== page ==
What is a redirect, and why are they a frequently employed facet of web navigation? Picture a bored traffic cop trying to manage a detour after a bridge has collapsed. Due to habit and training, said traffic will automatically try and cross the bridge – so to avoid disastrous, albeit probably humorous, consequences this traffic must be redirected to a safe, alternate route. The same is true after a website alteration. It may take months for search engines to reindex and reflect your new URL structure or domain name. So in the meantime, and likely permanently, a similar technical detour should be implemented to keep you from losing valuable traffic to the ether.
Redirects are the genesis of a lot of confusion in the wild, wide world of SEM – because if applied for the purposes of black hat SEO, they can get you penalized. It was common practice in the early days to set up groups of sneaky redirection pages that all targeted similar and related keywords or phrases. The only links on these pages are links to other pages in the same family creating a phony sense of related linking that once managed to trick algorithms. But the 301 redirect is completely safe and should not be feared.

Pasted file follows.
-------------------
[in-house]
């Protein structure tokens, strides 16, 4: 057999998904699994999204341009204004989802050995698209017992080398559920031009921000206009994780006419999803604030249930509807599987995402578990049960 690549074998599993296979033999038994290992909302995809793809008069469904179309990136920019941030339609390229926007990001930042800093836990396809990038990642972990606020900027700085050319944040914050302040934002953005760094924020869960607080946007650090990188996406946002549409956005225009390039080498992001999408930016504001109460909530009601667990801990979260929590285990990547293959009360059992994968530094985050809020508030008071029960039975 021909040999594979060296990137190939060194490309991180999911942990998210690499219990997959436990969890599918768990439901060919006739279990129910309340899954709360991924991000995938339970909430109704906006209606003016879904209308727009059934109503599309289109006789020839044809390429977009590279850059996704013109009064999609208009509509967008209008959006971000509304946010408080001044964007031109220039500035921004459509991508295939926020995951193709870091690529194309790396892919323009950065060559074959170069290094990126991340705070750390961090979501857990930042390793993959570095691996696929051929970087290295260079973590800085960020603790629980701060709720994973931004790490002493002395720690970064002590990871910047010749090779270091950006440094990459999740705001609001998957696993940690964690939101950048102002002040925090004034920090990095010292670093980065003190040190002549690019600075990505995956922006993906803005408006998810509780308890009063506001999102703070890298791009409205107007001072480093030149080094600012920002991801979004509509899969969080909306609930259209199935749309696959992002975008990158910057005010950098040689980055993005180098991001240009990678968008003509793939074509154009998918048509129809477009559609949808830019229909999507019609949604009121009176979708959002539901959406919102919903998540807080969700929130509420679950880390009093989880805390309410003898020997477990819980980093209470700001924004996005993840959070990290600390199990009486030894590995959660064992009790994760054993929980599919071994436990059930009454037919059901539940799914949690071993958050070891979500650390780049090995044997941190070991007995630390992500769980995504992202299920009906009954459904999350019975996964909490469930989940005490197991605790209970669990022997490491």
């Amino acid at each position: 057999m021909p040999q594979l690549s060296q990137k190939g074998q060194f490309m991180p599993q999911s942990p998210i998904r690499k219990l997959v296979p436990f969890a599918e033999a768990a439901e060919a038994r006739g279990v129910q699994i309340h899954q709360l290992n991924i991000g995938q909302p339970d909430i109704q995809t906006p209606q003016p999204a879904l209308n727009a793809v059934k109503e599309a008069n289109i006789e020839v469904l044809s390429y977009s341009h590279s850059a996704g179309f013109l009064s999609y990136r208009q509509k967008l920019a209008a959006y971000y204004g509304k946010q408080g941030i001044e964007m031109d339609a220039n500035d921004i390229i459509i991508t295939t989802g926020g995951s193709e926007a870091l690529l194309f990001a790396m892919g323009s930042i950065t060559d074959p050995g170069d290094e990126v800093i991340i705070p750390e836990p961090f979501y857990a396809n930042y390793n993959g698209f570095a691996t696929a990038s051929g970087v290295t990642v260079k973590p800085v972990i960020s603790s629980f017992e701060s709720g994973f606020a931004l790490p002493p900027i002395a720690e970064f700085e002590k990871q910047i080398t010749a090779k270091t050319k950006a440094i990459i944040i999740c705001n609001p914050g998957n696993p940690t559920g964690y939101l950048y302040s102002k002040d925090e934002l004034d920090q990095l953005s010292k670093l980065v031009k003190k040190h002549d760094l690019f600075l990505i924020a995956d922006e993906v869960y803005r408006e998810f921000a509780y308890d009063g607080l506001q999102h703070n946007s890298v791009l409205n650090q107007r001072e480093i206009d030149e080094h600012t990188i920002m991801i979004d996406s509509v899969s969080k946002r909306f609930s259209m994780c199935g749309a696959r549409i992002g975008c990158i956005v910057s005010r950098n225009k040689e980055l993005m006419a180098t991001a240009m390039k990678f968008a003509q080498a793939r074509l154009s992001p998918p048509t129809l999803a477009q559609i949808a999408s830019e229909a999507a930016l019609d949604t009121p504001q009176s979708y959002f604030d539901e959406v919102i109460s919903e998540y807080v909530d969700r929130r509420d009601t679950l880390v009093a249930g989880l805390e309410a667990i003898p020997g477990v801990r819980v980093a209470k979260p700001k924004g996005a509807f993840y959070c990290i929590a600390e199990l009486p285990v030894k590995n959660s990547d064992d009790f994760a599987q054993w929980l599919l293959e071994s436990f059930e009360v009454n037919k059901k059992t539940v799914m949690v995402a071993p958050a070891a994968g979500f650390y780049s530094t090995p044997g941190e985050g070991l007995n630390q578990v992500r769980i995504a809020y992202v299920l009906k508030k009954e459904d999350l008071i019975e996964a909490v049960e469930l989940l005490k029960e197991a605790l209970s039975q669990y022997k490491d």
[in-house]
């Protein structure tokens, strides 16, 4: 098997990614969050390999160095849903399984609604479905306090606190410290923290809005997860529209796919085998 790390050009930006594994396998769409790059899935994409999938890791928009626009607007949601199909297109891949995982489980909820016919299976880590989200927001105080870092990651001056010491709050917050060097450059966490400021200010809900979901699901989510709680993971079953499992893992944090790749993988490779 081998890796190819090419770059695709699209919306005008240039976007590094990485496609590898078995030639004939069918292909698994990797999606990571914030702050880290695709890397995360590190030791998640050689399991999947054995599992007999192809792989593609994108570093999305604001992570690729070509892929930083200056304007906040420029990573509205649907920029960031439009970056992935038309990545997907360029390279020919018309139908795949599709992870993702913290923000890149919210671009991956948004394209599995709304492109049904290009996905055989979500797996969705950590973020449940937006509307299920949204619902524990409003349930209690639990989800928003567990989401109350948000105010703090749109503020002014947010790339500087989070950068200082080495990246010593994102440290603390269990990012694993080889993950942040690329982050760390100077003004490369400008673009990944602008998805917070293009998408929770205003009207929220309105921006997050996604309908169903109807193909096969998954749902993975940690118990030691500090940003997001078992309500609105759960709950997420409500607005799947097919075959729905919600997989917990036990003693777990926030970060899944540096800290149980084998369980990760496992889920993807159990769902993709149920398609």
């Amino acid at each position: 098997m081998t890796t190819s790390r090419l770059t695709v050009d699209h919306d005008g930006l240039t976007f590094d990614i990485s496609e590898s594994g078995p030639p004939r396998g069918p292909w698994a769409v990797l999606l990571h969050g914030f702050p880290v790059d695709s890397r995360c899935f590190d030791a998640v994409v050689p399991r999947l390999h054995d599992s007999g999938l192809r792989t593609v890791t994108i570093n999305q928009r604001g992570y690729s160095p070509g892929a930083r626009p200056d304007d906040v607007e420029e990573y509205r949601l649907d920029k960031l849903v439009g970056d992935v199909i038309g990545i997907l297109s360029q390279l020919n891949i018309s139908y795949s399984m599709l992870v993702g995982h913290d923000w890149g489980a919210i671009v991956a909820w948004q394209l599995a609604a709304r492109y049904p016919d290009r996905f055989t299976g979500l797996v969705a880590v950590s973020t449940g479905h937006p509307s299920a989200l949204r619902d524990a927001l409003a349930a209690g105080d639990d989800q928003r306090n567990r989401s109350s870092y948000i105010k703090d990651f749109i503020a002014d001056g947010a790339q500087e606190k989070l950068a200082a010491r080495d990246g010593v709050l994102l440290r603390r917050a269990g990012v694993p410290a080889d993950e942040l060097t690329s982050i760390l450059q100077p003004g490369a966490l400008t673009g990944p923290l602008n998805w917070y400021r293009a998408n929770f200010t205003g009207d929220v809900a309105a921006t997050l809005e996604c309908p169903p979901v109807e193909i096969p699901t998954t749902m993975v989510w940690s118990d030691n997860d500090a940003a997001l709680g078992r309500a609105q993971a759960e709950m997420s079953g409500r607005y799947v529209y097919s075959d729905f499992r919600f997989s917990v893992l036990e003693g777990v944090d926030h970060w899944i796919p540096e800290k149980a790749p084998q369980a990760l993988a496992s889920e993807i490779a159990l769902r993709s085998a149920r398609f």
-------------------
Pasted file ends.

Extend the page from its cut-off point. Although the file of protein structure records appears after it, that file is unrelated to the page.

For a practical example, if you have removed or renamed a page on your site, and want to avoid displaying a 404 error page, set up a 301 redirect to push traffic to your new page. The code 301 means “moved permanently” and it’s the easiest way to preserve your search engine rankings for that page. Redirects are implemented differently depending on the language your site has been written in. What works for PHP won’t work for .NET and so on. The common element of the 301 redirect is that they are always easy to implement. Have a look at these multi-platform instructions and don’t fear the redirect!